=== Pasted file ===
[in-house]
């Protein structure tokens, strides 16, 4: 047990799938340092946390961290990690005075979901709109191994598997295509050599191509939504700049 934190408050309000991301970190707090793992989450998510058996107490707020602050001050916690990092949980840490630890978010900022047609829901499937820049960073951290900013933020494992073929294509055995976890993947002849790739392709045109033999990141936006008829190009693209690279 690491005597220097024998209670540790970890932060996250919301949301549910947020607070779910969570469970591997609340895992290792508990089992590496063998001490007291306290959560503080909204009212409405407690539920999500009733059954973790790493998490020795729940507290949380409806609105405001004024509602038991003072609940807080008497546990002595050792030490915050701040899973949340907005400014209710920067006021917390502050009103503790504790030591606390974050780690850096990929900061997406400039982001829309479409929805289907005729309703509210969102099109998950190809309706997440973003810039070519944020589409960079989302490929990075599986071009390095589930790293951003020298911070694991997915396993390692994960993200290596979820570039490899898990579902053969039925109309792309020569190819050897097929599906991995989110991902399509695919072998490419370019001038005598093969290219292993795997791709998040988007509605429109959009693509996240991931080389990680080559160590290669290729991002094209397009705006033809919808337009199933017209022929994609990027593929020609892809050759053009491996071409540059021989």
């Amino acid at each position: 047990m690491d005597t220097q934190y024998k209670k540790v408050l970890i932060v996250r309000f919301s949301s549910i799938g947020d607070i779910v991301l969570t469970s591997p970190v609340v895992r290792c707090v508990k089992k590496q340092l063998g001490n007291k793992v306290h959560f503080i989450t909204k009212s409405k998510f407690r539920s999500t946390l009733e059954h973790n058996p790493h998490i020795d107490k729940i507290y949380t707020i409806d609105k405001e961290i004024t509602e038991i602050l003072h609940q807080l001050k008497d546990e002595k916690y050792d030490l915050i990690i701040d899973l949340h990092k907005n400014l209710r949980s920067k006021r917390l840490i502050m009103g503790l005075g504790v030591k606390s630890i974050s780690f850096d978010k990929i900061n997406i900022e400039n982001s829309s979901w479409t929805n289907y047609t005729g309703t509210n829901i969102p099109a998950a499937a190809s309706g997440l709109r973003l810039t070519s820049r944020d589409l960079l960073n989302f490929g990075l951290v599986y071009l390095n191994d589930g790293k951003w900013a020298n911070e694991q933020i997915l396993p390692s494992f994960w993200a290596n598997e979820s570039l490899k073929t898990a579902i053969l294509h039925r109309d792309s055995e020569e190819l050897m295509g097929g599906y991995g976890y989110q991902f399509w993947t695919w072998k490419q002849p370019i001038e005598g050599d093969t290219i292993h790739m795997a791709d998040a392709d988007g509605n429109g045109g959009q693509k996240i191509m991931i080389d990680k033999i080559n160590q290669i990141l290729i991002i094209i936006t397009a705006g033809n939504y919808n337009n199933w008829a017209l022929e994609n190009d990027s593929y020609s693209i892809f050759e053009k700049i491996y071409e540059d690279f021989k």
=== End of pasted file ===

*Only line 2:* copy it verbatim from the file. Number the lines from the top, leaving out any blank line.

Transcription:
């Protein structure tokens, strides 16, 4: 047990799938340092946390961290990690005075979901709109191994598997295509050599191509939504700049 934190408050309000991301970190707090793992989450998510058996107490707020602050001050916690990092949980840490630890978010900022047609829901499937820049960073951290900013933020494992073929294509055995976890993947002849790739392709045109033999990141936006008829190009693209690279 690491005597220097024998209670540790970890932060996250919301949301549910947020607070779910969570469970591997609340895992290792508990089992590496063998001490007291306290959560503080909204009212409405407690539920999500009733059954973790790493998490020795729940507290949380409806609105405001004024509602038991003072609940807080008497546990002595050792030490915050701040899973949340907005400014209710920067006021917390502050009103503790504790030591606390974050780690850096990929900061997406400039982001829309479409929805289907005729309703509210969102099109998950190809309706997440973003810039070519944020589409960079989302490929990075599986071009390095589930790293951003020298911070694991997915396993390692994960993200290596979820570039490899898990579902053969039925109309792309020569190819050897097929599906991995989110991902399509695919072998490419370019001038005598093969290219292993795997791709998040988007509605429109959009693509996240991931080389990680080559160590290669290729991002094209397009705006033809919808337009199933017209022929994609990027593929020609892809050759053009491996071409540059021989």